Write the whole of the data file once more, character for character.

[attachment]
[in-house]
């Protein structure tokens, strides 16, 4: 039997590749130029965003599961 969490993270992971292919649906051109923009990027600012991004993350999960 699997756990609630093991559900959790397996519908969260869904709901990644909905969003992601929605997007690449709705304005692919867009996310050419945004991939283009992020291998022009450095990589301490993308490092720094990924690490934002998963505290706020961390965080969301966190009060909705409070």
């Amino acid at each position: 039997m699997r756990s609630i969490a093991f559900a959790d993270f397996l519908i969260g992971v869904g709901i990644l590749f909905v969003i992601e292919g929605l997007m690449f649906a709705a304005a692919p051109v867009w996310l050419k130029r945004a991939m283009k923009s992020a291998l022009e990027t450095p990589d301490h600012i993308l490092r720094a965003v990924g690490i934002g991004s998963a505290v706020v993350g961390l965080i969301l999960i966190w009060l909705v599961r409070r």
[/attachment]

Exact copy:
[in-house]
């Protein structure tokens, strides 16, 4: 039997590749130029965003599961 969490993270992971292919649906051109923009990027600012991004993350999960 699997756990609630093991559900959790397996519908969260869904709901990644909905969003992601929605997007690449709705304005692919867009996310050419945004991939283009992020291998022009450095990589301490993308490092720094990924690490934002998963505290706020961390965080969301966190009060909705409070």
């Amino acid at each position: 039997m699997r756990s609630i969490a093991f559900a959790d993270f397996l519908i969260g992971v869904g709901i990644l590749f909905v969003i992601e292919g929605l997007m690449f649906a709705a304005a692919p051109v867009w996310l050419k130029r945004a991939m283009k923009s992020a291998l022009e990027t450095p990589d301490h600012i993308l490092r720094a965003v990924g690490i934002g991004s998963a505290v706020v993350g961390l965080i969301l999960i966190w009060l909705v599961r409070r």